Canada has given the country’s spy agency permission to use information extracted from suspects through torture, despite claims that it would never use such data, Press TV reports.
Canada's intelligence services, including the Communications Security Establishment Canada (CSEC), have recently been given an annual budget of about $400 million to use and share information extracted through the use of torture, despite the Canadian government saying it does not condone such acts.
Human rights activists condemned the move, arguing that Canada is propagating the use of torture.
“Whenever information obtained under torture is used by other people, whoever that may be - a police officer, a government agency, a journalist, anyone - then all that is doing is encouraging the torturers to continue to torture. It’s essentially creating a market,” said Robert Alexander Neve, secretary general of Amnesty International Canada.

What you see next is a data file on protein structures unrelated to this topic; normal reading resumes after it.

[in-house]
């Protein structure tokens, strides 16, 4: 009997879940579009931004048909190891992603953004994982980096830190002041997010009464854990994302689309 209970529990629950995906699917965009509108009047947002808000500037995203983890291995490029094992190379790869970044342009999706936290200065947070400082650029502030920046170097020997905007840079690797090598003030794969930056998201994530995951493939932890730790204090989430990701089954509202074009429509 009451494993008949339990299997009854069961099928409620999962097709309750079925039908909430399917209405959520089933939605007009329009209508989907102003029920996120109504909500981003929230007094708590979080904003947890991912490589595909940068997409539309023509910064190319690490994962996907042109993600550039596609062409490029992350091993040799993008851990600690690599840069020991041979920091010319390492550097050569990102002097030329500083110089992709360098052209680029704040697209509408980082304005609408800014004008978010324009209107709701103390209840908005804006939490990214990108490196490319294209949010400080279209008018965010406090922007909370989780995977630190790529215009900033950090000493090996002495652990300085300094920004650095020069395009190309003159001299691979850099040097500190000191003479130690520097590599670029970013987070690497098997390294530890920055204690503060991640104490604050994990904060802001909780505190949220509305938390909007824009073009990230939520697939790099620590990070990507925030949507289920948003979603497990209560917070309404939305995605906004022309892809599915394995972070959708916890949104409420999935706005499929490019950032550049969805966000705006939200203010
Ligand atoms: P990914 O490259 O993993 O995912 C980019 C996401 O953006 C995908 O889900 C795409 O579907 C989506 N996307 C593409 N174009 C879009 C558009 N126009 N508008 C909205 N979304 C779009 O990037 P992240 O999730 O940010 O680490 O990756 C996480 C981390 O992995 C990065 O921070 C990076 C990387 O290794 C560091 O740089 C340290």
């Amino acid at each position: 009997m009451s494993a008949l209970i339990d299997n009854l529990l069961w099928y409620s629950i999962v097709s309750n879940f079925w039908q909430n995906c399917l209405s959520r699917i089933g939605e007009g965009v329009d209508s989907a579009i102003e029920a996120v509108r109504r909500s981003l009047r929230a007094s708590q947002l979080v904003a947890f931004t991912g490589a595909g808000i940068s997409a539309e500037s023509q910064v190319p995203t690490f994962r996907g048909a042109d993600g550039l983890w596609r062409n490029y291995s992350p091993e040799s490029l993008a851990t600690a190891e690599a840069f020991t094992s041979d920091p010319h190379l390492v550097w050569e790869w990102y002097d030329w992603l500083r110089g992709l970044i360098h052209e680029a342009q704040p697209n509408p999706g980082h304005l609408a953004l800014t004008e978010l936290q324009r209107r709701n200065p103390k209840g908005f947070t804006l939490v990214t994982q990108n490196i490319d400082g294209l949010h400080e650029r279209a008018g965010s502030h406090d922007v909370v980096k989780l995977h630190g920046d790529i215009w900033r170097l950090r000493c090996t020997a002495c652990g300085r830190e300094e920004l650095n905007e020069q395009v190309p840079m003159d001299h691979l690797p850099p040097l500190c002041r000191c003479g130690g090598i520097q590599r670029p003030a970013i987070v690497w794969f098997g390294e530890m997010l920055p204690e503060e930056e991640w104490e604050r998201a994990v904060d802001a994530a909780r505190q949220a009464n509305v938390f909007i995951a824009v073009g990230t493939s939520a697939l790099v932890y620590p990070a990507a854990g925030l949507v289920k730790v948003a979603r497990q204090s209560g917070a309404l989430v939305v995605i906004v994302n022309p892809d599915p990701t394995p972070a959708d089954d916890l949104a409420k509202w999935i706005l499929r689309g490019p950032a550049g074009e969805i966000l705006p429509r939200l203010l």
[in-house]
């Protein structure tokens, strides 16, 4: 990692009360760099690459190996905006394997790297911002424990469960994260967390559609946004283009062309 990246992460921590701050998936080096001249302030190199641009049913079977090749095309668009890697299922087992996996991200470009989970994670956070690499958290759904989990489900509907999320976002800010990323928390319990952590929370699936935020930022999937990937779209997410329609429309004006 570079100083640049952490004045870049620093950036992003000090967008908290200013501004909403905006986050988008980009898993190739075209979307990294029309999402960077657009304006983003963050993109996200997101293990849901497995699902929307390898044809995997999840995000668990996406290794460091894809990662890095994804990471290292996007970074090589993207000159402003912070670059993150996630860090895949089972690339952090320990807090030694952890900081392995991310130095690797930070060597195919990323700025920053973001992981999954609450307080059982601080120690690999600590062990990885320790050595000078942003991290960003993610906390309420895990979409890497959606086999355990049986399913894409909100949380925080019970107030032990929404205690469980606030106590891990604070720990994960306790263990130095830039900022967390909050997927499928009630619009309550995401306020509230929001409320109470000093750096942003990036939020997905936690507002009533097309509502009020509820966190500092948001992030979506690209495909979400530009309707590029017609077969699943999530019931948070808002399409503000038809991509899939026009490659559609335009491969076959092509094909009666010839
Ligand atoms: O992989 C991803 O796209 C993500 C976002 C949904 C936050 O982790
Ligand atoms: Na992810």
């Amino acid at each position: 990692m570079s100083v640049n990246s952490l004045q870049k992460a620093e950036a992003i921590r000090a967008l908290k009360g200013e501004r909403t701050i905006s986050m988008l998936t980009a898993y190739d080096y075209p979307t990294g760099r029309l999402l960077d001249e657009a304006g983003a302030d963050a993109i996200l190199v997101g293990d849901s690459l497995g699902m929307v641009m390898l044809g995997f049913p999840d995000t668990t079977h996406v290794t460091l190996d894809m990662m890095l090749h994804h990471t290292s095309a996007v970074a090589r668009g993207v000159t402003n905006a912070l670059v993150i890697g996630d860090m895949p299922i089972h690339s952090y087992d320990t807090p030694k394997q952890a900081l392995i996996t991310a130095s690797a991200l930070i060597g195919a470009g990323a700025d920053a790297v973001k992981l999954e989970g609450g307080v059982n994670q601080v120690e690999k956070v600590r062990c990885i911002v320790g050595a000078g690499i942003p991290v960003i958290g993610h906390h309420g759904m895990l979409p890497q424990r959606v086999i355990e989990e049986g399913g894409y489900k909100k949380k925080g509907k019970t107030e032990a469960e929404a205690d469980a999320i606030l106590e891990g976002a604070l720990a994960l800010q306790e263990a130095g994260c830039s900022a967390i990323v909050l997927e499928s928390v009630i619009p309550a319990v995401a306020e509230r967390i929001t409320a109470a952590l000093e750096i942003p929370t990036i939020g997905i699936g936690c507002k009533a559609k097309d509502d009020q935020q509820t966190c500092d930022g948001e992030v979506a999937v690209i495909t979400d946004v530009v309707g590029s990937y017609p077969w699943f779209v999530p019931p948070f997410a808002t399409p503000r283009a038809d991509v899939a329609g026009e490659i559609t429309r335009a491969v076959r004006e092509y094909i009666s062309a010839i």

In a directive, issued in December 2010, the Canadian Security Intelligence Service was given permission to employ such information in cases where it claimed ‘public safety is at stake’.
The move is part of a broader, so-called Five Eyes intelligent sharing network involving the United States, Britain, Australia and New Zealand.
“All that does is [to] deepen the concern that this is very clearly now deeply entrenched policy in Canada, that the government is prepared to allow security and policing agencies to make use of information that may have been obtained under torture and that raises very serious international human rights concerns,” said Neve.
This comes despite the fact that in 2009, Canada's then-Public Safety Minister had pledged that the government would never use information obtained by torture.
The use of torture during confessions has been widely criticized by human rights groups that say the practice may cause people to lie or make false admissions.